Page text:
Just to let you know that the book I wrote about Java EE 5 is out. I‘ve blogged before about its content and I’ve also written a presentaion on my web site. The book helps expert Java developers to write an e-commerce website with the lastest Java EE 5 specifications (EJB 3, JPA, JSF, JSP, JMS, JavaMail) running on GlassFish and Derby. The book is written in french but english speaker can also download the code of the application and follow the instructions to install and run the application. For french readers (or any person willing to learn Java EE 5 and french at the same time) you can buy it online at Eyrolles or Amazon
At four days of my birthday, my book about Java EE 5 has been published. Even if I wrote it own my own, it is a team effort. And I would like to thank my publisher Eyrolles, my friends who review the book while I was working on it (Zouheir Cadi, David Dewalle, Alexis Midon and Matthieu Riou), the Cnam […]
As I‘ve posted back in september, the book I’ve written uses Java EE 5 to develop a good old PetStore-like application. It’s written in French and will be published by Eyrolles at the end of March or begining of April. It is part of the Les cahiers du programmeur collection (programmer‘s book). This collection is quite pragmatic and focuses on a hands-on approach. The books always start with a presentation of the application to develop, and after, chapter by chapter, add functionnalities and technologies. All that is written in two columns : one for the main subjects, and a smaller one for references, ideas, questions, definitions and so on. Here is the structure of my book: Chapter 1 presents the case study of an e-commerce application inspired by the Sun’s Java PetStore Blueprint. The fictitious company Yaps wants to computerize its activity of selling domestic animals. The application uses a webapp for the customers, a Swing app for the employees and needs to exchange data with external partners. UML, Use Cases Chapter 2 concentrates on the technical and software architecture of the application called Yaps PetStore. This chapter briefly presents the tools and APIs used for the development. Java 5, HTML, XML, Java EE 5, Blueprint, Design Patterns, UML The installation and the configuration of the tools are done in chapter 3. JDK, Ant, GlassFish, Derby, TopLink In Chapter 4 we develop the persistent objects of the application. JPA, Entity […]
Today I‘ve uploaded all my Open Office files to Eyrolles FTP server. That’s it, I’ve finished writing my book about Java EE 5. I will blog later about its content. I just want to thank my team of readers : Matthieu Riou, Alexis Midon, Zouheir Cadi and David Dewalle. Thanks guys, you‘ve been a great help. The book will benefit from your comments and expertise. And sorry for making you work so hard on the last weeks. I would also like to thank JetBrains and Visual Paradigm for giving me a free licence of their software. And of course, many thanks to my wife who didn‘t divorce me while I was writing on evenings, nights, early mornings and entire week-ends. I‘ll blog more later. But now, I just want to go out, have some sun, see some real people and enjoy life again.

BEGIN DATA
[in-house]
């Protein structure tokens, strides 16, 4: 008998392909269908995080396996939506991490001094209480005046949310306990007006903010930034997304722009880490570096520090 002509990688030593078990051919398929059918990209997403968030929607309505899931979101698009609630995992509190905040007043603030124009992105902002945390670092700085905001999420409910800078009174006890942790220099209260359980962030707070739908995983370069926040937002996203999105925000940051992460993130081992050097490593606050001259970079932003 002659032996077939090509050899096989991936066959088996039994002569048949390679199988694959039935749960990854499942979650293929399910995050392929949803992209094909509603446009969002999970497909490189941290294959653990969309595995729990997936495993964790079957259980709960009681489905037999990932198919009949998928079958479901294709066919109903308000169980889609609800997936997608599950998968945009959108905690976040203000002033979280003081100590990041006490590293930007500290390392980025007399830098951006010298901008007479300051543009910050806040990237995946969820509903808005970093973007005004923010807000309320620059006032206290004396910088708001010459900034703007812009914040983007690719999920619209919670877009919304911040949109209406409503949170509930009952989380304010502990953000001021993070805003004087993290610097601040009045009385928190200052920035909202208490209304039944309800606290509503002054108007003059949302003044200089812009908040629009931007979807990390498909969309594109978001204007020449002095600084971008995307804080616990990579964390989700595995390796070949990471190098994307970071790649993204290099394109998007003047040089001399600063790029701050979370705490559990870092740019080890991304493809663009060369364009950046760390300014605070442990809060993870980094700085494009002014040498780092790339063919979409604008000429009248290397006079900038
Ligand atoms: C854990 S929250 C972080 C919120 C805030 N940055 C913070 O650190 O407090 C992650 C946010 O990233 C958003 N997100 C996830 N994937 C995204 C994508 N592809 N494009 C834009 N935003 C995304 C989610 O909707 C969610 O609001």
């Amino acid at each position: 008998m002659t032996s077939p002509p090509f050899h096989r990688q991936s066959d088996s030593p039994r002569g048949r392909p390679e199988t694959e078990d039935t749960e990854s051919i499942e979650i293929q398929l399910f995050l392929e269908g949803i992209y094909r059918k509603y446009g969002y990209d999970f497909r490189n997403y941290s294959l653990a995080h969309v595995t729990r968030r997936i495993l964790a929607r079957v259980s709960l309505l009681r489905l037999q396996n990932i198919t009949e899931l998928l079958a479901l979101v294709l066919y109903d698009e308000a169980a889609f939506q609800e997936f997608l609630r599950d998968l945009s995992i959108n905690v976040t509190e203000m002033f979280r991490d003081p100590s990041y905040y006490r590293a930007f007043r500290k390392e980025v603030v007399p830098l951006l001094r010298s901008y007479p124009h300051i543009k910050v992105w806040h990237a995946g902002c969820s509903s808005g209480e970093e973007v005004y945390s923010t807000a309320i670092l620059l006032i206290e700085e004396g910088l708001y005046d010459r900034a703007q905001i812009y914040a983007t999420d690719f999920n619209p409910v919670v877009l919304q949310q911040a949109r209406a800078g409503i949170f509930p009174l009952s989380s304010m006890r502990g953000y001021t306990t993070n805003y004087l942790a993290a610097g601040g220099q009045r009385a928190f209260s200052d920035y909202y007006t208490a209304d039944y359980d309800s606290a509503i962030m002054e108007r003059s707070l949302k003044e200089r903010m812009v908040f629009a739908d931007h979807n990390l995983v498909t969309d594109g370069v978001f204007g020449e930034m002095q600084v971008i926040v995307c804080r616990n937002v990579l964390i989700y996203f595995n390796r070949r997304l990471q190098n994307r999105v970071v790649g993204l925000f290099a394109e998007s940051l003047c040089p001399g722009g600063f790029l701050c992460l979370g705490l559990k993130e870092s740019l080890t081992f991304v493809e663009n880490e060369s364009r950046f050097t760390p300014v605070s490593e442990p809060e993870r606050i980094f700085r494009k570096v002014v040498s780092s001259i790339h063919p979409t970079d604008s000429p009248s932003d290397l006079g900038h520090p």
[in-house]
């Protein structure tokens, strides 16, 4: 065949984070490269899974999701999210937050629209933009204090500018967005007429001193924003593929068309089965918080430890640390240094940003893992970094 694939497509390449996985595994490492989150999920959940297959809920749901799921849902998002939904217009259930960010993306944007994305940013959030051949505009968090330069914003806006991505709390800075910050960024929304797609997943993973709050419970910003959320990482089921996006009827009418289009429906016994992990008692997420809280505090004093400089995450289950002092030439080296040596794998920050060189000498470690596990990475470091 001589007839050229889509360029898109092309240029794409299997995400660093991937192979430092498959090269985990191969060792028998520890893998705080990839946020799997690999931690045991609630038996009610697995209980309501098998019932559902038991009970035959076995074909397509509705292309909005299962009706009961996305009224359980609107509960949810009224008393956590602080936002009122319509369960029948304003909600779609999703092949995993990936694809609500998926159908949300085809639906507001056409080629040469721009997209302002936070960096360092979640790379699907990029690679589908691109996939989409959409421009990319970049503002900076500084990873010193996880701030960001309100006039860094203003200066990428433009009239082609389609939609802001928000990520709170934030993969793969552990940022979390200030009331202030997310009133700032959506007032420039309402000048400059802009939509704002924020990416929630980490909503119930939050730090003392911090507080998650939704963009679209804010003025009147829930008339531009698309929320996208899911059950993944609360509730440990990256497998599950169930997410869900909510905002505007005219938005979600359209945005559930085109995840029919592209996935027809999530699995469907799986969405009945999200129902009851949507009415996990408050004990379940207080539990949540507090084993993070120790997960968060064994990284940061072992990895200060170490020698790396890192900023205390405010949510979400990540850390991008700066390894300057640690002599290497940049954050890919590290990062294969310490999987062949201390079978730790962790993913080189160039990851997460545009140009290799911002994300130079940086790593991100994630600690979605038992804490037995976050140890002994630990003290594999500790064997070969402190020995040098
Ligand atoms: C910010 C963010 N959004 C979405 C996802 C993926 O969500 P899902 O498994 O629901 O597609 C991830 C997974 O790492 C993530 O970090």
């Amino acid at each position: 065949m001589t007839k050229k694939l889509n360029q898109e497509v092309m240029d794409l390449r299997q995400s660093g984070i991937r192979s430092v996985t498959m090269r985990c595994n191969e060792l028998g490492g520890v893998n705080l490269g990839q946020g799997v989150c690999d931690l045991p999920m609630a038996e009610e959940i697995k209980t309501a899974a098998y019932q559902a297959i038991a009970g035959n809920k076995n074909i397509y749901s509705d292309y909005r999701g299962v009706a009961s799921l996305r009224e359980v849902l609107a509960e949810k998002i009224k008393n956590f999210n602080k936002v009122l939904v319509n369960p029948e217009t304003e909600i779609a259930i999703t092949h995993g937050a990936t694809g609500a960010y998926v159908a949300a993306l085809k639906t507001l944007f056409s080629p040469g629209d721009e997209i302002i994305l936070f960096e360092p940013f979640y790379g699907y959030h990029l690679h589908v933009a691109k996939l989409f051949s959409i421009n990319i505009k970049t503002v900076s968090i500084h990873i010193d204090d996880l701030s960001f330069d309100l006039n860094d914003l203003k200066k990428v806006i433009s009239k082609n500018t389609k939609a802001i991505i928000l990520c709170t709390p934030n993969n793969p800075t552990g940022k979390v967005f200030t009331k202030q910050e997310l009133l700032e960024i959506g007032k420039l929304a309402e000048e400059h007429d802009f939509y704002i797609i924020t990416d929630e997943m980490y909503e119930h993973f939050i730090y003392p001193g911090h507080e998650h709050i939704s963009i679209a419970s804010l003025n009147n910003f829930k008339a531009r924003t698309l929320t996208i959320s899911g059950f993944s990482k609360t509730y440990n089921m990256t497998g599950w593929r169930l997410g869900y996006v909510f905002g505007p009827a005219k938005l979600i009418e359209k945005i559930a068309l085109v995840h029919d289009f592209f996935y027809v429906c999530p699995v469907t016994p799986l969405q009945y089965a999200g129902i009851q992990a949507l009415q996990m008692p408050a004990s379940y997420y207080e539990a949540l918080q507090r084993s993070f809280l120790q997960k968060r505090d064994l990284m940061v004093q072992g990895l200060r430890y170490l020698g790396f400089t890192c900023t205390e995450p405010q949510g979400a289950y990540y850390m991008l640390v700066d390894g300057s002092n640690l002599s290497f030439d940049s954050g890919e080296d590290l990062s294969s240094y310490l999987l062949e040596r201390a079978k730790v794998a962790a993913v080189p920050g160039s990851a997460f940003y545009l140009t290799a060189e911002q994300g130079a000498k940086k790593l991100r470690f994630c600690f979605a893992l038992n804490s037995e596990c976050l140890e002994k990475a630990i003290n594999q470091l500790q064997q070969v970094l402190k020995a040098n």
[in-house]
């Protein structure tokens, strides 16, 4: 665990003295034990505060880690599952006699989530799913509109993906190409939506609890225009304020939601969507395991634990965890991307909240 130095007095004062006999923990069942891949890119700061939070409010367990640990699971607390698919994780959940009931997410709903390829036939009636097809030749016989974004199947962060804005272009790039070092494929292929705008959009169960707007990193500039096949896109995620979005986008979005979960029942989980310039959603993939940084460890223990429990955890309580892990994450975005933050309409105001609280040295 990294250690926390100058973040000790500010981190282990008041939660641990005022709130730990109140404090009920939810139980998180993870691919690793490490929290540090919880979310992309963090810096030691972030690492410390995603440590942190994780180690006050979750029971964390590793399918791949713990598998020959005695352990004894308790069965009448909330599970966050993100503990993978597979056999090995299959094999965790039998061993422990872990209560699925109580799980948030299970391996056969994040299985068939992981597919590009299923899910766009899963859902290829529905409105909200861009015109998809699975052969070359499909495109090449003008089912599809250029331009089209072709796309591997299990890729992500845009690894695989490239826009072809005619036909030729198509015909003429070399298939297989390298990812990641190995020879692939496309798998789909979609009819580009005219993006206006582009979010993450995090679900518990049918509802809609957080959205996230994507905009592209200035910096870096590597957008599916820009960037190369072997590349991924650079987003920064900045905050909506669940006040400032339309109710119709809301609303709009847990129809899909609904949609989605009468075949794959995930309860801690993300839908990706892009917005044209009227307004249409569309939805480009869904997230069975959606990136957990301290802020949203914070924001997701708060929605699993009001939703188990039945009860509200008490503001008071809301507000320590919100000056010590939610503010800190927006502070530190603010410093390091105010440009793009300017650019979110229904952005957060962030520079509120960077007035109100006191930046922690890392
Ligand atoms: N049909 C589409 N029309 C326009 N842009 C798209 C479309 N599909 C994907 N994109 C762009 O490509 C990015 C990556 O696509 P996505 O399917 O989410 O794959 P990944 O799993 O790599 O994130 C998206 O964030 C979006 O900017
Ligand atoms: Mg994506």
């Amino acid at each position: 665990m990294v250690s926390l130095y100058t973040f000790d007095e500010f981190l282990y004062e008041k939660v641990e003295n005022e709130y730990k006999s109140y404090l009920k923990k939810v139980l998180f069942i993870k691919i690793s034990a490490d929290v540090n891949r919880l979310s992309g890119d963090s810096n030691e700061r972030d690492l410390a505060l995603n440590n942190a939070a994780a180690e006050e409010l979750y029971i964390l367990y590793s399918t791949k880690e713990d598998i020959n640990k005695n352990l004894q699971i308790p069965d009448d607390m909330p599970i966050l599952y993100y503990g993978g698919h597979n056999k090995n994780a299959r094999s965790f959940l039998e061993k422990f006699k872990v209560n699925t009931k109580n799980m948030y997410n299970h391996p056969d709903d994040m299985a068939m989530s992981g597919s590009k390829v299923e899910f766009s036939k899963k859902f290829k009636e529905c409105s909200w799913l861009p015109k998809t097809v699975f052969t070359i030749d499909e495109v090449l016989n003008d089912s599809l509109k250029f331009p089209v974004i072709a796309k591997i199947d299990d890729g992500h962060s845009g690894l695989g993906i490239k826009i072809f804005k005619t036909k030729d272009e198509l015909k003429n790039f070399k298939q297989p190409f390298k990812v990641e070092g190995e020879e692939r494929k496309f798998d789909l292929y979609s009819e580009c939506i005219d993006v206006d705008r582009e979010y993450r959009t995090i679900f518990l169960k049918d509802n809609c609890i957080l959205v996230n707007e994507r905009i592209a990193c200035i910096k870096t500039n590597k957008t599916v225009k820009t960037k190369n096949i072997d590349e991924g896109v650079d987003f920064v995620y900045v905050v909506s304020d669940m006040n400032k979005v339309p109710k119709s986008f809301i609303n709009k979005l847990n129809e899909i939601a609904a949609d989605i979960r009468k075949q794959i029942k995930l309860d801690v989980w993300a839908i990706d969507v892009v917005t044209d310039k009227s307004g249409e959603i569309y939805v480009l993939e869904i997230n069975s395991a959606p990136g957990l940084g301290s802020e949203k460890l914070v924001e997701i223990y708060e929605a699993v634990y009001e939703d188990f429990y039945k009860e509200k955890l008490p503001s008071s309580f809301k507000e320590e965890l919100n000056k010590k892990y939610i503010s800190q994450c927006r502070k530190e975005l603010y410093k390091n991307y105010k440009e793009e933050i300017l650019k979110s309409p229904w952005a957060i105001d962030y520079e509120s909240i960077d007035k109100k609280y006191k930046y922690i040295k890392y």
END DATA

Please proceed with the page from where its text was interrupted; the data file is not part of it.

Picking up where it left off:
A couple of days ago a friend sent me an email saying that I haven‘t blogged for few weeks now. The reason is that I‘m writing a book about Java EE 5 and it‘s taking me a lot of time (after work and in the week-ends). The chapters will roughtly be : * Presentation of Java EE 5 * Presentation of the Architecture of the application to develop * Java Persistent API * Stateless EJB 3.0 * JNDI an remote access with swing client * JSF 1.2 and JSP 2.1 (Unified EL) * Stateful EJB * JMS and MDB * Web Services (with Jaxb 2) It‘s a practical book, not a reference one, so there is only 30/40 pages per chapter with external references to go to. It‘s aimed at experienced java developpers who have had web development experience. I am a JBoss/Hibernate user but unfortunately I had to leave these frameworks because not really Java EE 5 compliant (stil JSP 2 and JSF 1.1). I‘m using Glassfish with Toplink and Derby. I lost a bit of time with this switch but it‘s ok. I didn‘t know Glassfish before and I‘m quite impressed with what they‘ve done. Ok, have to go and I will blog more about what I‘m doing… I should publish an article about Java EE 5. PS : JSF is driving me mad